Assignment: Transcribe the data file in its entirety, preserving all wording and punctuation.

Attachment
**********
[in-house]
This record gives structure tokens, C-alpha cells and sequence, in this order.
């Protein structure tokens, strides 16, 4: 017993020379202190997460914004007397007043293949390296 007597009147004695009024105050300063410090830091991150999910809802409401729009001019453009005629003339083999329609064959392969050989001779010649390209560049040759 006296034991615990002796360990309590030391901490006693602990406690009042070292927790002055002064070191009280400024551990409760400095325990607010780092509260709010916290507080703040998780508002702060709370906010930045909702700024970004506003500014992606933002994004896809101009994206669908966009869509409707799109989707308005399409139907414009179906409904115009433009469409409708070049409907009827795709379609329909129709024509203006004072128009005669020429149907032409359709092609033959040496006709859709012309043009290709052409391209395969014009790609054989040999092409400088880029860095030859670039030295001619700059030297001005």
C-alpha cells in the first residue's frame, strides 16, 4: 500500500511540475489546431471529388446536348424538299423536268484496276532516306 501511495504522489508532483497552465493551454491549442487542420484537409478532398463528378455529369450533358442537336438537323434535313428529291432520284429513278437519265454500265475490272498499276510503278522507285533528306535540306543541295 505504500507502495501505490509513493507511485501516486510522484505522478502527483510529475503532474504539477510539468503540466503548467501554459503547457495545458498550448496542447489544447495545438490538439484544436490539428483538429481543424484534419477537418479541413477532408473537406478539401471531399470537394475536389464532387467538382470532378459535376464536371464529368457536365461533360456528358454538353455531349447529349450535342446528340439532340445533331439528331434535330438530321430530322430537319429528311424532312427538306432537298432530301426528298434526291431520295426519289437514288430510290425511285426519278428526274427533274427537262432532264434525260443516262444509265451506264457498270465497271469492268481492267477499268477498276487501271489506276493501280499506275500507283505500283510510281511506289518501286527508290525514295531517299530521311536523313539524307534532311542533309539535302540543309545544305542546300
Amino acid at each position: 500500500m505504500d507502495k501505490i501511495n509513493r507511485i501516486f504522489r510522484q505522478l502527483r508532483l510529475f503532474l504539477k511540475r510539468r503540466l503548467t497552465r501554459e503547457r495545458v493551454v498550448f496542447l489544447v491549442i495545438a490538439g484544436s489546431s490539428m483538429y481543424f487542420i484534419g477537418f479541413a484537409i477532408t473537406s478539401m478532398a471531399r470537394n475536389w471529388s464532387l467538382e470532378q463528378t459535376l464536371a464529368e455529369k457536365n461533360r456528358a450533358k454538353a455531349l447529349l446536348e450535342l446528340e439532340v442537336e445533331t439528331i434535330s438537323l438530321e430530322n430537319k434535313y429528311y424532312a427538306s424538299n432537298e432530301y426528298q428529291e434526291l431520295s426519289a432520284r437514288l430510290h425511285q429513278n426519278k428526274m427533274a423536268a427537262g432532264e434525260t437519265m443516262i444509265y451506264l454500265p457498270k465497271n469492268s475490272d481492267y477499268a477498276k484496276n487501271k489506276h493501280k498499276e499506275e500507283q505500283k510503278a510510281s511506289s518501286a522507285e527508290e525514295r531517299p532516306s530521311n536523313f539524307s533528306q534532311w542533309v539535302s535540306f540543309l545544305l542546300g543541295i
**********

[in-house]
This record gives structure tokens, C-alpha cells and sequence, in this order.
């Protein structure tokens, strides 16, 4: 017993020379202190997460914004007397007043293949390296 007597009147004695009024105050300063410090830091991150999910809802409401729009001019453009005629003339083999329609064959392969050989001779010649390209560049040759 006296034991615990002796360990309590030391901490006693602990406690009042070292927790002055002064070191009280400024551990409760400095325990607010780092509260709010916290507080703040998780508002702060709370906010930045909702700024970004506003500014992606933002994004896809101009994206669908966009869509409707799109989707308005399409139907414009179906409904115009433009469409409708070049409907009827795709379609329909129709024509203006004072128009005669020429149907032409359709092609033959040496006709859709012309043009290709052409391209395969014009790609054989040999092409400088880029860095030859670039030295001619700059030297001005």
C-alpha cells in the first residue's frame, strides 16, 4: 500500500511540475489546431471529388446536348424538299423536268484496276532516306 501511495504522489508532483497552465493551454491549442487542420484537409478532398463528378455529369450533358442537336438537323434535313428529291432520284429513278437519265454500265475490272498499276510503278522507285533528306535540306543541295 505504500507502495501505490509513493507511485501516486510522484505522478502527483510529475503532474504539477510539468503540466503548467501554459503547457495545458498550448496542447489544447495545438490538439484544436490539428483538429481543424484534419477537418479541413477532408473537406478539401471531399470537394475536389464532387467538382470532378459535376464536371464529368457536365461533360456528358454538353455531349447529349450535342446528340439532340445533331439528331434535330438530321430530322430537319429528311424532312427538306432537298432530301426528298434526291431520295426519289437514288430510290425511285426519278428526274427533274427537262432532264434525260443516262444509265451506264457498270465497271469492268481492267477499268477498276487501271489506276493501280499506275500507283505500283510510281511506289518501286527508290525514295531517299530521311536523313539524307534532311542533309539535302540543309545544305542546300
Amino acid at each position: 500500500m505504500d507502495k501505490i501511495n509513493r507511485i501516486f504522489r510522484q505522478l502527483r508532483l510529475f503532474l504539477k511540475r510539468r503540466l503548467t497552465r501554459e503547457r495545458v493551454v498550448f496542447l489544447v491549442i495545438a490538439g484544436s489546431s490539428m483538429y481543424f487542420i484534419g477537418f479541413a484537409i477532408t473537406s478539401m478532398a471531399r470537394n475536389w471529388s464532387l467538382e470532378q463528378t459535376l464536371a464529368e455529369k457536365n461533360r456528358a450533358k454538353a455531349l447529349l446536348e450535342l446528340e439532340v442537336e445533331t439528331i434535330s438537323l438530321e430530322n430537319k434535313y429528311y424532312a427538306s424538299n432537298e432530301y426528298q428529291e434526291l431520295s426519289a432520284r437514288l430510290h425511285q429513278n426519278k428526274m427533274a423536268a427537262g432532264e434525260t437519265m443516262i444509265y451506264l454500265p457498270k465497271n469492268s475490272d481492267y477499268a477498276k484496276n487501271k489506276h493501280k498499276e499506275e500507283q505500283k510503278a510510281s511506289s518501286a522507285e527508290e525514295r531517299p532516306s530521311n536523313f539524307s533528306q534532311w542533309v539535302s535540306f540543309l545544305l542546300g543541295i